JERUSALEM -- Florida’s historic Cabinet meeting in what turned out to be an annex of the new U.S. Embassy in Jerusalem went off with only minor glitches with the phone conferencing equipment, and got downright personal for the only Jewish member, Nikki Fried.
“This is launching off the Jerusalem leg of our trip,” Gov. Ron DeSantis said afterwards, adding that the delegation was going to the City of David Thursday. “I think it was really strong.”
After going through a security check at the street entrance that required attendees to turn over their passports for visitor badges, the media and other attendees were escorted through the grounds of the former consulate building to a skylit room with stone columns that used to be the chapel of a monastery. The room was named after Thomas C. Wasson, the first ambassador to Israel who was shot to death while crossing the street.
DeSantis got the meeting started by asking Ben Cohen back in the Florida Cabinet chamber in Tallahassee to provide an invocation but the conference system didn’t recognize the code – four times.
Instead he asked Chief Financial Officer Jimmy Patronis to give the invocation. Afterwards, Attorney General Ashley Moody joked that Israel excels in technology, which made the ability for people to watch it livestreamed back in Florida possible.
DeSantis said the embassy annex used to house the U.S. consulate, “providing assistance to Palestinian Arabs,” DeSantis said. He explained they were using the annex because the main building in the Arnona consular section of Jerusalem where the groundbreaking for the embassy was held last year was still under construction.
“This Cabinet voted to recognize this as the Capitol of Israel and here we are,” DeSantis said, joking that the Cabinet meeting might actually get some attention for a change.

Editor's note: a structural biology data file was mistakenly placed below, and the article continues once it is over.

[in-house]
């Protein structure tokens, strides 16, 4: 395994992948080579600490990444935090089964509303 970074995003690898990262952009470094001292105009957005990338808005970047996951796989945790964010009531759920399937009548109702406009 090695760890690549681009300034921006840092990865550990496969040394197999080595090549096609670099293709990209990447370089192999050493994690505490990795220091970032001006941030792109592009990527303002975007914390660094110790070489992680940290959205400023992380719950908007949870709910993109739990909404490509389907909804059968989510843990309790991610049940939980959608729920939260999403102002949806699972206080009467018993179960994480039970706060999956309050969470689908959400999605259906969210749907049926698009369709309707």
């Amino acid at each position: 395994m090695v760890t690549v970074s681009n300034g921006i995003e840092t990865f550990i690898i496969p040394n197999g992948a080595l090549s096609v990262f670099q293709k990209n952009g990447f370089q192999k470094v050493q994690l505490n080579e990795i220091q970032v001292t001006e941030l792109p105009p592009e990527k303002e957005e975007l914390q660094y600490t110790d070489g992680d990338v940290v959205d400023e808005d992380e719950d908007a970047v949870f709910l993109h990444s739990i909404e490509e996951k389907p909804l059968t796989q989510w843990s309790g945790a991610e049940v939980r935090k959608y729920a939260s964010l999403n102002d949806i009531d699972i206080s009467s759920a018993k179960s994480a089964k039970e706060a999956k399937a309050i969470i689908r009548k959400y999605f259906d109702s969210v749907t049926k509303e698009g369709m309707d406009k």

He offered a resolution recognizing the relationship between Israel and Florida, calling Israel a true friend of the U.S.
And they honored a woman whose husband was stabbed in the back last year by a 16-year-old Arab boy. She told the Cabinet the perpetrator “was raised to have nothing but hatred for Jews.”
Agricultural Commissioner Nikki Fried, the first Jewish woman elected to the Cabinet, and its only Democrat, recounted her first trip to Israel 25 years ago after she’d toured Auschwitz-Birkenau death camp in Poland.
“It had a lasting impact on me to stand up for injustice and be the voice for the people that have no voice,” Fried said.
After the meeting ended, DeSantis signed an anti-Semitism bill that was passed almost unanimously by the Florida Legislature.
The Florida measure adds religion to the list of things that cannot be discriminated against. It also requires Florida public schools and colleges to treat incidents of antisemitism by students, teachers and other employees the same as racism.
The term “antisemitism” is described in the bill as a perception of Jews as expressions of hatred, rhetorical and physical attacks directed toward somebody because they are Jewish, and attacks on Jewish homes, institutions and religious facilities.
USA TODAY NETWORK – FLORIDA Statehouse Reporter Jeffrey Schweers is accompanying Gov. Ron DeSantis and his 90-plus member delegation on his Israeli business development mission this week as a pool reporter for the Florida Society of News Editors. Schweers will provide regular reports and updates from Tel Aviv and Jerusalem for Florida’s newspapers. Follow him on Twitter for updates @jeffschweers.